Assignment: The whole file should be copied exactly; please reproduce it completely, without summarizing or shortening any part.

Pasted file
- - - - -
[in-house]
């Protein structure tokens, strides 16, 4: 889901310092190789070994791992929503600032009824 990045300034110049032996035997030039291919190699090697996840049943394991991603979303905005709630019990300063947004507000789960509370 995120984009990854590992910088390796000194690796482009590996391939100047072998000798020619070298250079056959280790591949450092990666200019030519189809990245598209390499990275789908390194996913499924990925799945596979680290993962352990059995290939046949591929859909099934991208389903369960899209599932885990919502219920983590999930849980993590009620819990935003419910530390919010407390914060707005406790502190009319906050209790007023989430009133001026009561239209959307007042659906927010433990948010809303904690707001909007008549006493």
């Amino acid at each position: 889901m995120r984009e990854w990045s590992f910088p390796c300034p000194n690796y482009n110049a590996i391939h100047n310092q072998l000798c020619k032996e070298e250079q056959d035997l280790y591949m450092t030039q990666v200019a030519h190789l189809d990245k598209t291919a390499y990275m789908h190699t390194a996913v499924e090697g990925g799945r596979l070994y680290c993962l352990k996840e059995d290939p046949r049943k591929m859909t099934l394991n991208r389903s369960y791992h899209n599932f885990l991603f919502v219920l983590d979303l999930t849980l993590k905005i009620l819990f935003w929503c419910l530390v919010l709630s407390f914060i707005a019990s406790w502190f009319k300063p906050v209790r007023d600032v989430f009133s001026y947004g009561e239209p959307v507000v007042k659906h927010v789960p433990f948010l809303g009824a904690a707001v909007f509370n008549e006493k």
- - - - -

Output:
[in-house]
């Protein structure tokens, strides 16, 4: 889901310092190789070994791992929503600032009824 990045300034110049032996035997030039291919190699090697996840049943394991991603979303905005709630019990300063947004507000789960509370 995120984009990854590992910088390796000194690796482009590996391939100047072998000798020619070298250079056959280790591949450092990666200019030519189809990245598209390499990275789908390194996913499924990925799945596979680290993962352990059995290939046949591929859909099934991208389903369960899209599932885990919502219920983590999930849980993590009620819990935003419910530390919010407390914060707005406790502190009319906050209790007023989430009133001026009561239209959307007042659906927010433990948010809303904690707001909007008549006493």
């Amino acid at each position: 889901m995120r984009e990854w990045s590992f910088p390796c300034p000194n690796y482009n110049a590996i391939h100047n310092q072998l000798c020619k032996e070298e250079q056959d035997l280790y591949m450092t030039q990666v200019a030519h190789l189809d990245k598209t291919a390499y990275m789908h190699t390194a996913v499924e090697g990925g799945r596979l070994y680290c993962l352990k996840e059995d290939p046949r049943k591929m859909t099934l394991n991208r389903s369960y791992h899209n599932f885990l991603f919502v219920l983590d979303l999930t849980l993590k905005i009620l819990f935003w929503c419910l530390v919010l709630s407390f914060i707005a019990s406790w502190f009319k300063p906050v209790r007023d600032v989430f009133s001026y947004g009561e239209p959307v507000v007042k659906h927010v789960p433990f948010l809303g009824a904690a707001v909007f509370n008549e006493k």